I had thought that forests of pine trees had been part of the country’s landscape for millennia. Reading Wohlleben’s book, I learned that many of these forests were, in fact, artificial plantations. The pines had replaced trees, primarily beech and oak, that had covered the hills since ancient times. In an engraving of the Brocken made at the time of Goethe’s visit, the land is ravaged: massive swaths have been deforested, with large wounds dug into the mountain for mining. And that was a few decades after the mining official Hans Carl von Carlowitz proposed that wood harvests should be limited to what the land could produce and that trees should be replanted, after which Germany began to manage its forests.
Now it seems the country is once again rethinking its forest management. We drove toward the Eifel National Park, not far from the Belgian border, to visit Wohlleben at his Waldakademie — literally, “forest academy.” I had imagined a log cabin; instead, we arrived at two modern buildings on a residential street in the village of Wershofen. “This building is completely energy-self-sufficient,” Wohlleben said as we sat together at a table in the yard. The programs include lectures, school visits, and camping expeditions.
Wohlleben, not one to sit for long, directed us to follow him out of the village toward wide meadows. (Depending on his schedule, he is available to give lectures and lead group hikes.) We continued on a dirt path that led to a forest while he explained that the monoculture industry of harvesting nonindigenous conifers for timber is not sustainable and that humans can no longer afford to use so many forests for commercial purposes.
A few minutes later he stopped us. “Look here,” he said to my children, all three of them mesmerised by this giant of a man, a suburban Gandalf. He pointed to the straight lines of spruce and Douglas fir to our right. “This is a conventional plantation. And on the other side of the path is a deciduous forest of beeches.” This was a wilder mix of trees, young and old, and of various heights. Wohlleben told us to step into both, noting that when we entered the deciduous forest, it would feel several degrees chillier.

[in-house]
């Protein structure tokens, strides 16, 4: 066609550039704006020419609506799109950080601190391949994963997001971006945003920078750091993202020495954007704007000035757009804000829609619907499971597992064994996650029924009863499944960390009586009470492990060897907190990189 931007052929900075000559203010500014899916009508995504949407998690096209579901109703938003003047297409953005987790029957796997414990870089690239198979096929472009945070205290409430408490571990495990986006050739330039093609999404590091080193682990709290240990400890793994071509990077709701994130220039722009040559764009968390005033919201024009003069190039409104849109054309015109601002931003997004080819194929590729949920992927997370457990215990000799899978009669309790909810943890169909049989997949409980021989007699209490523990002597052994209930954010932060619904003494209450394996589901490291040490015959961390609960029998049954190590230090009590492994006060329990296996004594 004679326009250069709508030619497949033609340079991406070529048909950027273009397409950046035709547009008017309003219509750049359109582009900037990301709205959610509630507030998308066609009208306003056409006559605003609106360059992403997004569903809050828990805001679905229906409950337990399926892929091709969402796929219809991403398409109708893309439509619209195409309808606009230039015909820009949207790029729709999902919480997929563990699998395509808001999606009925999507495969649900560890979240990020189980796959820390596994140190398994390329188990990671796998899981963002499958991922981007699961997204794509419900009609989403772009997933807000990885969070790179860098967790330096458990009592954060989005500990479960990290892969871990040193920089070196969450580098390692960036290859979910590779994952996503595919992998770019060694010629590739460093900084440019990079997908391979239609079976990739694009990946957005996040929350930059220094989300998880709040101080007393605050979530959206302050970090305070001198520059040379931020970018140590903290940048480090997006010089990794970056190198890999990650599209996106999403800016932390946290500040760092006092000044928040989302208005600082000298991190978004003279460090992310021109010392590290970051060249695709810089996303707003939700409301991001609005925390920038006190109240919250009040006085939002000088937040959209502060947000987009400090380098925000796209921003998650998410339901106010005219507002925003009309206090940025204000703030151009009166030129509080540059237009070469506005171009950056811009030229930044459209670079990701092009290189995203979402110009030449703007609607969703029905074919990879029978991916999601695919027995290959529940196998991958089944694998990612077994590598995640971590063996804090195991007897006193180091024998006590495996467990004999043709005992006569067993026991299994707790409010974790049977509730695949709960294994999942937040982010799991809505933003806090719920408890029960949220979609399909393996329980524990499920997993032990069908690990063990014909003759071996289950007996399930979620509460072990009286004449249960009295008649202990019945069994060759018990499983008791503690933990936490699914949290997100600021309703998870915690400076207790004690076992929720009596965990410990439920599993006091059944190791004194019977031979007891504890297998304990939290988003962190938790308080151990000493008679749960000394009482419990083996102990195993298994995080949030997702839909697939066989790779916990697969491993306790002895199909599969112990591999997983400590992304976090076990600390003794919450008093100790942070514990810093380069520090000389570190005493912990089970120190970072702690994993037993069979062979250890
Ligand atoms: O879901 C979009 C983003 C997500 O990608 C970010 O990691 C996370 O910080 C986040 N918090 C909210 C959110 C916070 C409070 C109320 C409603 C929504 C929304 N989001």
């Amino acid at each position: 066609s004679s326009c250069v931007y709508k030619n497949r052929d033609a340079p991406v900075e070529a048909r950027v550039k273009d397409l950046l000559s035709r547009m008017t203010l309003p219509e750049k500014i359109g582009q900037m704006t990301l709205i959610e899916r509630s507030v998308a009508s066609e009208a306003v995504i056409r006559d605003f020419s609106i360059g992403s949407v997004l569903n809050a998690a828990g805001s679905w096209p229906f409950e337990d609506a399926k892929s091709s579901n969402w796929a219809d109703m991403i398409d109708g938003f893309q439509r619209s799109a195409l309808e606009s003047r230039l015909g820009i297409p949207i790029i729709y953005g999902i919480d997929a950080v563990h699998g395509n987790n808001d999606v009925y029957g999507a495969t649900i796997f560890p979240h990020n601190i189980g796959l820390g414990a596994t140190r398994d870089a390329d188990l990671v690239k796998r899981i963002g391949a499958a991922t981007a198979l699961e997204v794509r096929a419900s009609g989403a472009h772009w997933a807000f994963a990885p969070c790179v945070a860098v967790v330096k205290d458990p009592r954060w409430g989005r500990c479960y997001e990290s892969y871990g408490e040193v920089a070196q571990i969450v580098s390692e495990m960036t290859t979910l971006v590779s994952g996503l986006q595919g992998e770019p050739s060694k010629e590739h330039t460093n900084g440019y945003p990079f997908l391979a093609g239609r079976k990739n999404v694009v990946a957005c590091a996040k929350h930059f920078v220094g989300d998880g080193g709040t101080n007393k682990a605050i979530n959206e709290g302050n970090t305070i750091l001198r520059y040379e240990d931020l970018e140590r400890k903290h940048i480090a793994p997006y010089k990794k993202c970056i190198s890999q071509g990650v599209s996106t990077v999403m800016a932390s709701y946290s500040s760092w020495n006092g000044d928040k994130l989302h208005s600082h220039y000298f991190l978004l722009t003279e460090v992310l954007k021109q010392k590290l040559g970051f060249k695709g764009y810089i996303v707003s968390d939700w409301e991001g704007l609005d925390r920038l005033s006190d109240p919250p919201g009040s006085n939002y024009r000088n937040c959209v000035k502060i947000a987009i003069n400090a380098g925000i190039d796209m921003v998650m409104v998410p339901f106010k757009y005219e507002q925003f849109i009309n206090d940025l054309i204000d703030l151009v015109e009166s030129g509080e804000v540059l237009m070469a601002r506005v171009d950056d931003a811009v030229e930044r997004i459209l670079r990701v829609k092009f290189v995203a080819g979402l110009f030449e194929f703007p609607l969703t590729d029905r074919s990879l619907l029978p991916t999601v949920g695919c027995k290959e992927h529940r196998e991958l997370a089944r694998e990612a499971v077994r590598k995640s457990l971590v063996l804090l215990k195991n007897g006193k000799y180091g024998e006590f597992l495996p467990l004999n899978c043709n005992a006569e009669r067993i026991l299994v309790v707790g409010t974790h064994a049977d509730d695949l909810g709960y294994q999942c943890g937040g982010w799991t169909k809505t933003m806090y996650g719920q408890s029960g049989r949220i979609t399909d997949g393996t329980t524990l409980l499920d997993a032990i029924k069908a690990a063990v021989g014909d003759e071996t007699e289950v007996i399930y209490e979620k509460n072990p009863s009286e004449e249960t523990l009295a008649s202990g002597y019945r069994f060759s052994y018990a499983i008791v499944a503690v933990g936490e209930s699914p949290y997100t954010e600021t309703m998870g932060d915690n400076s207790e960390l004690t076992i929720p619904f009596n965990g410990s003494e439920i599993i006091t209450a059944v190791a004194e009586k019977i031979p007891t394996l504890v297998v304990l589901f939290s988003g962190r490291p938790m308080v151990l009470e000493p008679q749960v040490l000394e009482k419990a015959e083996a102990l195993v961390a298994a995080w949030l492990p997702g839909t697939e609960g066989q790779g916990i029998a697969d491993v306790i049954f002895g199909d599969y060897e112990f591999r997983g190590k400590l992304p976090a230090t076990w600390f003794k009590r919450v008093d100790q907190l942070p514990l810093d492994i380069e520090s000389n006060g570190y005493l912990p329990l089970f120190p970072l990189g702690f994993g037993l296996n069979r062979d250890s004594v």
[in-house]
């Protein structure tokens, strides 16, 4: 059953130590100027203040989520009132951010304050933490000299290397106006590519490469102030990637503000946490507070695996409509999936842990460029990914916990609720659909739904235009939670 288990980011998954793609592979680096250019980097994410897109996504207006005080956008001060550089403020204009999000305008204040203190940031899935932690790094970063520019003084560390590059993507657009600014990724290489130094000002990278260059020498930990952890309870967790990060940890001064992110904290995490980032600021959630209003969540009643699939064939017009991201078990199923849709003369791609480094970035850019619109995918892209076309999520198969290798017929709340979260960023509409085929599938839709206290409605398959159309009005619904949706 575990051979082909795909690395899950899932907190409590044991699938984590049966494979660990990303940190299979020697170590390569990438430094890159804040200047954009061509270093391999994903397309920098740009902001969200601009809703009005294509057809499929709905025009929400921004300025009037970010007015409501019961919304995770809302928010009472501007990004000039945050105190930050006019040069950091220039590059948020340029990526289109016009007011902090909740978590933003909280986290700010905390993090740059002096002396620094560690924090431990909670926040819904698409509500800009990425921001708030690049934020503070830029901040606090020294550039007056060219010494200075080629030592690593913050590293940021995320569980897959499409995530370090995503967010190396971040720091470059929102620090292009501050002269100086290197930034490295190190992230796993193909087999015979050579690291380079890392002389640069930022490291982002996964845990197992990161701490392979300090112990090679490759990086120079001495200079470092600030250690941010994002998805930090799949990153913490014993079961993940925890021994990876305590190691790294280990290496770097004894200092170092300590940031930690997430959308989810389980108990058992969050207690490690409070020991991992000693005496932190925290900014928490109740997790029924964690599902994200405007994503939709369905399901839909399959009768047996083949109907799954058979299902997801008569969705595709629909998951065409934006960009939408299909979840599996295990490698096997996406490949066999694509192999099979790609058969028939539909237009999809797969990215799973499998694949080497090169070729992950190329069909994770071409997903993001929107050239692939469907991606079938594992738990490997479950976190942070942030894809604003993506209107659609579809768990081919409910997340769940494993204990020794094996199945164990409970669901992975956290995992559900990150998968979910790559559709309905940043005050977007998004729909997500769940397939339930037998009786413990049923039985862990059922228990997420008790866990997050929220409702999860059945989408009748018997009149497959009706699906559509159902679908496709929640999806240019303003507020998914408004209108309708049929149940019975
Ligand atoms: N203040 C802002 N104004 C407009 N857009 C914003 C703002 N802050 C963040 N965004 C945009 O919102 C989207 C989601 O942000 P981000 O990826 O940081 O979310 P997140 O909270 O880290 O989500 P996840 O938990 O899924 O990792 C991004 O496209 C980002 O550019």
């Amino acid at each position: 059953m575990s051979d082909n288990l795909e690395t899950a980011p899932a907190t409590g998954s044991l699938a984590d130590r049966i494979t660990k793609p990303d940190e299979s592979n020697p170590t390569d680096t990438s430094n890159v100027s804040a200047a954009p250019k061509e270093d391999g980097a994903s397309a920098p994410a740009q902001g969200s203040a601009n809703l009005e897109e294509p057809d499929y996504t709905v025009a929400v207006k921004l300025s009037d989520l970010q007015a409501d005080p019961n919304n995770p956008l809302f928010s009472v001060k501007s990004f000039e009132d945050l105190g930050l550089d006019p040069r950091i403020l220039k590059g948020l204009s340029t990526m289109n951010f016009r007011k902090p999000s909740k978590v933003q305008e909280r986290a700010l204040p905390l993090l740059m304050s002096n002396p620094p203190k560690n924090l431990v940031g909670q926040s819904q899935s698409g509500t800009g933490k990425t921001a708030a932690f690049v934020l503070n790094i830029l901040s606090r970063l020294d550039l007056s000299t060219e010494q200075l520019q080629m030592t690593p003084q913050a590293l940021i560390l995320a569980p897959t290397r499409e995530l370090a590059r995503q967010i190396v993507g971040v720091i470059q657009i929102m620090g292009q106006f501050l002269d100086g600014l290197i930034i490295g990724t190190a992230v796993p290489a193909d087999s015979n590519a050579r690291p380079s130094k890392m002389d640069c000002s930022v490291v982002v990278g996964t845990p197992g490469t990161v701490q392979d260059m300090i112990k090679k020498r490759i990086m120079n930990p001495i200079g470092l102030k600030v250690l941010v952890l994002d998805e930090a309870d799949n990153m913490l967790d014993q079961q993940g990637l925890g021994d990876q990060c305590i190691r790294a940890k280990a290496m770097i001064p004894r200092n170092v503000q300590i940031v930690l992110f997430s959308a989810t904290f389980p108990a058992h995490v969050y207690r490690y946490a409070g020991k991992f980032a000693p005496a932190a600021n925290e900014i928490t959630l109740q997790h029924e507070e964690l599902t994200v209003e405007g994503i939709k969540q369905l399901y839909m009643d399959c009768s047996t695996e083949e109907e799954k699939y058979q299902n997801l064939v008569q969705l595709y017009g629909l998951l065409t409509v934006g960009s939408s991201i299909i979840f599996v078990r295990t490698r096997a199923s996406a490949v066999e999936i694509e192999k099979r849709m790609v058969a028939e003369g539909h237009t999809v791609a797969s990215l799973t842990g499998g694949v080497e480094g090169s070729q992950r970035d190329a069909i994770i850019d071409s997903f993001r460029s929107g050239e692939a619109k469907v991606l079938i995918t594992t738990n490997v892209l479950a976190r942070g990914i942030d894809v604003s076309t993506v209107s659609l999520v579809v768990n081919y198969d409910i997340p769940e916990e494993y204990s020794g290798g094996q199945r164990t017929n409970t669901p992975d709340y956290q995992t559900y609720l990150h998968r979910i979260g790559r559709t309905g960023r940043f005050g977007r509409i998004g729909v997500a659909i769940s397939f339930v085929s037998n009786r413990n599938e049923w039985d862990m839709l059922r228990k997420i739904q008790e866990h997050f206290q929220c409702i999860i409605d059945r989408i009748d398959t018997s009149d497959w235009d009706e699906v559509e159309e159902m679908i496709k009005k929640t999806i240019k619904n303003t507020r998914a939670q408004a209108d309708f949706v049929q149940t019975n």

“A mixed indigenous forest is cooler, contains more moisture, and doesn’t support the amount of undergrowth that a plantation forest does,” he explained. “That means fewer forest fires, fewer deer, and fewer ticks and disease.” I thought back to our time in the Harz, where the ailing conifers are particularly vulnerable to pests. If he had the instruments to measure the ultrasonic vibration of the tree’s vascular system, which transports water up to the leaves, “you would hear the trees on the right screaming,” he said.
I had a flashback to so many different hikes in pine forests, walks during which I felt immensely peaceful and grateful to be in the company of such towering trees. Now I realised I had been naïve. Had they been screaming, too? How many other landscapes had I travelled through, imposing false perceptions and histories on my surroundings?
I asked Wohlleben what could be done to save the forests. As golden light filtered through the green canopy, he said, “Every time humans try to correct something we tend to create another problem. We just need to let nature lead us, rather than interfering.”
As we headed home to Berlin, I thought about how, like Goethe’s journey to the Harz, this road trip had been more than just a vacation. It had, in fact, been a kind of quest — one that left us wiser and more inspired than when we set out.
How to visit Germany’s forests
Where to Stay
Robins NestBaumhaus Hotel: A collection of rustic but comfortable tree houses — including a geodesic sphere, a house on stilts, and a covered wagon — outside the town of Gertenbach. Doubles from USD 105 (INR 8,288).
Torfhaus Harzresort: This handsomely appointed hotel on the edge of Harz National Park has individual cabins outfitted with fireplaces and saunas. Doubles from USD 108 (8,524).
What to Do
Wohllebens Waldakademie: Conservationist Peter Wohlleben’s “forest academy,” in the town of Wershofen, offers a range of experiences that bring visitors closer to the German woodlands, from nature walks to camping trips.
(This story first appeared on travelandleisure.com)